Copyright (c) Reed Business Information, a division of Reed Elsevier Inc. All rights reserved. --This text refers to the Hardcover edition.
-- PUBLISHERS WEEKLY.
There are no customer reviews available at this time. Would you like to write a review?
April 19, 2006
Number of Print Pages*
Adobe DRM EPUB
* Number of eBook pages may differ. Click here for more information.
Excerpt from In Persuasion Nation by George Saunders
Mrs. Ruth Faniglia
210 Lester Way
Rochester, NY 14623
Dear Mrs. Faniglia,
We were very sorry to receive your letter of 23 Feb., which accompanied the I CAN SPEAK!(tm) you returned, much to our disappointment. We here at KidLuv believe that the I CAN SPEAK!(tm) is an innovative and essential educational tool that, used with proper parental guidance, offers a rare early-development opportunity for babies and toddlers alike. And so I thought I would take some of my personal time (I am on lunch) and try to ad-dress the questions you raised in your letter, which is here in front of me on my (cluttered!) desk.
First, may I be so bold as to suggest that some of your dis-appointment may stem from your own, perhaps unreasonable, expectations? Because in your letter, what you indicated, when I read it? Was that you think and/or thought that somehow the product can read your baby's mind? Our product can-not read your baby's mind, Mrs. Faniglia. No one can read a baby's mind. At least not yet. Although we are probably work-ing on it! What the I CAN SPEAK!(tm) can do, however, is recognize familiar aural patterns and respond to these patterns in a way that makes baby seem older. Say baby sees a peach. If you or Mr. Faniglia (I hope I do not presume) were to loudly say something like: "What a delicious peach!" the I CAN SPEAK!(tm), hearing this, through that hole, that little slotted hole near the neck, might respond by saying something like: "I like peach." Or: "I want peach." Or, if you had chosen the ICS2000 (which you did not, you chose the ICS1900, which is fine, perfectly good for most babies) the I CAN SPEAK!(tm) might even respond by saying something like: "Fruit, isn't that one of the major food groups?"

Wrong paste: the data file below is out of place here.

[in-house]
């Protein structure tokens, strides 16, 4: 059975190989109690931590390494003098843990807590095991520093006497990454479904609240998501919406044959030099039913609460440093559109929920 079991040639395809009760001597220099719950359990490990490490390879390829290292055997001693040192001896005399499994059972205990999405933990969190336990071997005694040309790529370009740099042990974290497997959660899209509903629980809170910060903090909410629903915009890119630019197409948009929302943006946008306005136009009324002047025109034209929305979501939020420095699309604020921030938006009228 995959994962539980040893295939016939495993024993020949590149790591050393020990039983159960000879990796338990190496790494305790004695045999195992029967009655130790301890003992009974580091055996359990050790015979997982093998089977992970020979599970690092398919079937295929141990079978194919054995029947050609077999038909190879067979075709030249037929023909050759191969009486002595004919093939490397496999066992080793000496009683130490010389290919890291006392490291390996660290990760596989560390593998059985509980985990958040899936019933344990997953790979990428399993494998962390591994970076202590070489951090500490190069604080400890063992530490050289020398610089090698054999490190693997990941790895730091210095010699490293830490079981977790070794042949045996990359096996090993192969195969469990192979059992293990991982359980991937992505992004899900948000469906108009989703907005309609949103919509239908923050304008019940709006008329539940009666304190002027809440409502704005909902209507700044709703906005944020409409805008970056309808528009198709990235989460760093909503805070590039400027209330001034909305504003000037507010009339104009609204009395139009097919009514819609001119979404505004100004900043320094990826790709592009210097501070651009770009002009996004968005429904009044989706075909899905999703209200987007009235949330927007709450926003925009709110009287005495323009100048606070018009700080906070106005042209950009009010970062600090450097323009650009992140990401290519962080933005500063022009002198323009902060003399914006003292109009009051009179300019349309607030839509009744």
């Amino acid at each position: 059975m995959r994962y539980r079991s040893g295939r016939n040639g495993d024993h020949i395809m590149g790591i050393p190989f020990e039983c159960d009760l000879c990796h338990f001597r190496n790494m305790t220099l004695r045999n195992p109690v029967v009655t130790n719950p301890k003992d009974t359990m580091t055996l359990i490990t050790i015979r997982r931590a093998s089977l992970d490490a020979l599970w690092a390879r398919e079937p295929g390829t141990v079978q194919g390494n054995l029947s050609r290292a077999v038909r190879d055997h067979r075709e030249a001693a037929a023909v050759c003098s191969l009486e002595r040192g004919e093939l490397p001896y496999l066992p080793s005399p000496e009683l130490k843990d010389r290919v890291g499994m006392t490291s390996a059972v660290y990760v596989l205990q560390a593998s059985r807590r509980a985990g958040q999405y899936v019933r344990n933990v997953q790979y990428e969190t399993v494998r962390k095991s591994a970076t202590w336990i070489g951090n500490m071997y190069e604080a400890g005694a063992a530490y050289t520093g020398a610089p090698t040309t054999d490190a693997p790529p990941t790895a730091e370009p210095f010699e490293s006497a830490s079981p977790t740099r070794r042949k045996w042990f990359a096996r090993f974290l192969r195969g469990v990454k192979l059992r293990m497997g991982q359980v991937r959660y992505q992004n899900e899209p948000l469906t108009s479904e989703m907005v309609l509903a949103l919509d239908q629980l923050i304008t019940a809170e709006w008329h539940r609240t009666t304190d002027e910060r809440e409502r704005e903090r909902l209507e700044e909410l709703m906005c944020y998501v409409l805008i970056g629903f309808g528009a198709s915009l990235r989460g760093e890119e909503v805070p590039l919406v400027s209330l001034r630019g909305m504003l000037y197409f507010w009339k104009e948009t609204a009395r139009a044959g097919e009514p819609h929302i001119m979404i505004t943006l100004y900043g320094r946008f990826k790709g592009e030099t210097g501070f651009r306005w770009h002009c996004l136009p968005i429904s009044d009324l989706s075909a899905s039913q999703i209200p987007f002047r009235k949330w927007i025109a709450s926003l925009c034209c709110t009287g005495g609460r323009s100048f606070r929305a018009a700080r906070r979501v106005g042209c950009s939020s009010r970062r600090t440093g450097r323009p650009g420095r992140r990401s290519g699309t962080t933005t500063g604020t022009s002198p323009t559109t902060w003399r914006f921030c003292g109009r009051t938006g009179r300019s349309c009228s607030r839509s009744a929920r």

Which would be pretty good for a six-month-old, don't you think, which my Warranty Response Card shows is the age of your son Derek, Derek Faniglia?